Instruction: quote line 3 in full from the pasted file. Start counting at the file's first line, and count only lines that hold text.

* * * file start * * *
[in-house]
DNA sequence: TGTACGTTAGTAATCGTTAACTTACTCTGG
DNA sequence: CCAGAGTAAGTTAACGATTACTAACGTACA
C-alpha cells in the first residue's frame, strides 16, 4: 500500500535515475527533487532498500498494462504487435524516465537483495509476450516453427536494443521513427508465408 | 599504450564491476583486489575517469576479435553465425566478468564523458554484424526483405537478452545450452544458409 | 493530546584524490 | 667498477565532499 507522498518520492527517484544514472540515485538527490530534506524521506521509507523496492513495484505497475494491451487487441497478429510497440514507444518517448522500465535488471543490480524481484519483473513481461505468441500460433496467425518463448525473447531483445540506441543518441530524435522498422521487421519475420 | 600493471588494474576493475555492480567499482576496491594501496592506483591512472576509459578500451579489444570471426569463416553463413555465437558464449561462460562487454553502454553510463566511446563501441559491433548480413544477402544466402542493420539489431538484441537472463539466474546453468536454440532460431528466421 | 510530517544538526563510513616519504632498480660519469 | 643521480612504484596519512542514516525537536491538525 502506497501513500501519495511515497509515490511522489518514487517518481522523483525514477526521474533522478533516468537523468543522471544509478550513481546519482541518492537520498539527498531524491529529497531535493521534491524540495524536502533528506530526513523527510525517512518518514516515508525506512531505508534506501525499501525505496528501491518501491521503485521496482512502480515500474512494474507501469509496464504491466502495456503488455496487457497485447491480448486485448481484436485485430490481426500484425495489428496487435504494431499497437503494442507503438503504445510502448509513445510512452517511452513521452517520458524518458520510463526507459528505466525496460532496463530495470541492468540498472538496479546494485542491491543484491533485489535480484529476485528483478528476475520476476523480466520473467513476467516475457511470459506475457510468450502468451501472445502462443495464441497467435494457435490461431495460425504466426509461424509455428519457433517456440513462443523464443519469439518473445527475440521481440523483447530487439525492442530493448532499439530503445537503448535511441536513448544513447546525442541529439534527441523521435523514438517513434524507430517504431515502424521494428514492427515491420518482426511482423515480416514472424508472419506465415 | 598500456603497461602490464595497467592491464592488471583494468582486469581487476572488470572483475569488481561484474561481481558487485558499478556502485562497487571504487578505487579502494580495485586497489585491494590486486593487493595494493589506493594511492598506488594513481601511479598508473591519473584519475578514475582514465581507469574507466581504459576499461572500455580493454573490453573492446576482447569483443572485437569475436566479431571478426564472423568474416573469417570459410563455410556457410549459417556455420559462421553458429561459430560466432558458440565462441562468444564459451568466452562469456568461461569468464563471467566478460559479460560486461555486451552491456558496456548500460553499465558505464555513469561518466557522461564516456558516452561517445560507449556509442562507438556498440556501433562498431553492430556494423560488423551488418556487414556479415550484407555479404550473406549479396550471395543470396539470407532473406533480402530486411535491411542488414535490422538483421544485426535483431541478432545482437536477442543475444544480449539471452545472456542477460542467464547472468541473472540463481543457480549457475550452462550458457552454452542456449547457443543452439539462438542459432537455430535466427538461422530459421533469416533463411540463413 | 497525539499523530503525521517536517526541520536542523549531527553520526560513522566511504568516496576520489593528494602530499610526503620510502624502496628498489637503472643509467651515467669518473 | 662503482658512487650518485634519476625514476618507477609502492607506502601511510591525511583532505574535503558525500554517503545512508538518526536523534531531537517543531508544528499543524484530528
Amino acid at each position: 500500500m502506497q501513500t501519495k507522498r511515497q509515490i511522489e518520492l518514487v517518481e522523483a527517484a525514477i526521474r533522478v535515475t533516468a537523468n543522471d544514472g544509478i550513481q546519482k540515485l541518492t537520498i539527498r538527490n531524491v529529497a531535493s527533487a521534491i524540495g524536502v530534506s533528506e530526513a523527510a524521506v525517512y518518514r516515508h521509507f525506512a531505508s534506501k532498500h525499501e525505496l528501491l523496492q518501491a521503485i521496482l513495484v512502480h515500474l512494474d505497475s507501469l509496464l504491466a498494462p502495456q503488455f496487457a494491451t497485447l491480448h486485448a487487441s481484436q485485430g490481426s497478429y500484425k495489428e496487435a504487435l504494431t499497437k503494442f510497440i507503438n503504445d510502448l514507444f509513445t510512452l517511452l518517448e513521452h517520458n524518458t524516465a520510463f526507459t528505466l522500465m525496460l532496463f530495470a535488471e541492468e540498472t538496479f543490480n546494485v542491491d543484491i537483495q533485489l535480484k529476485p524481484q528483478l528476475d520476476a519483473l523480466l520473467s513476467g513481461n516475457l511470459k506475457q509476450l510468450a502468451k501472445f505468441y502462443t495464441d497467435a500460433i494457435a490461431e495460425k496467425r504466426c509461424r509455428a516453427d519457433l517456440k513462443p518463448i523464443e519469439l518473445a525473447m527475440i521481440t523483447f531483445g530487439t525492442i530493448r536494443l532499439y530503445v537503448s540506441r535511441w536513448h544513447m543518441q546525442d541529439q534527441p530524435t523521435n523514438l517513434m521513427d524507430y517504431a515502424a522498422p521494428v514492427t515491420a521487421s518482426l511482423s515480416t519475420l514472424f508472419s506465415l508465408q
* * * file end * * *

DNA sequence: CCAGAGTAAGTTAACGATTACTAACGTACA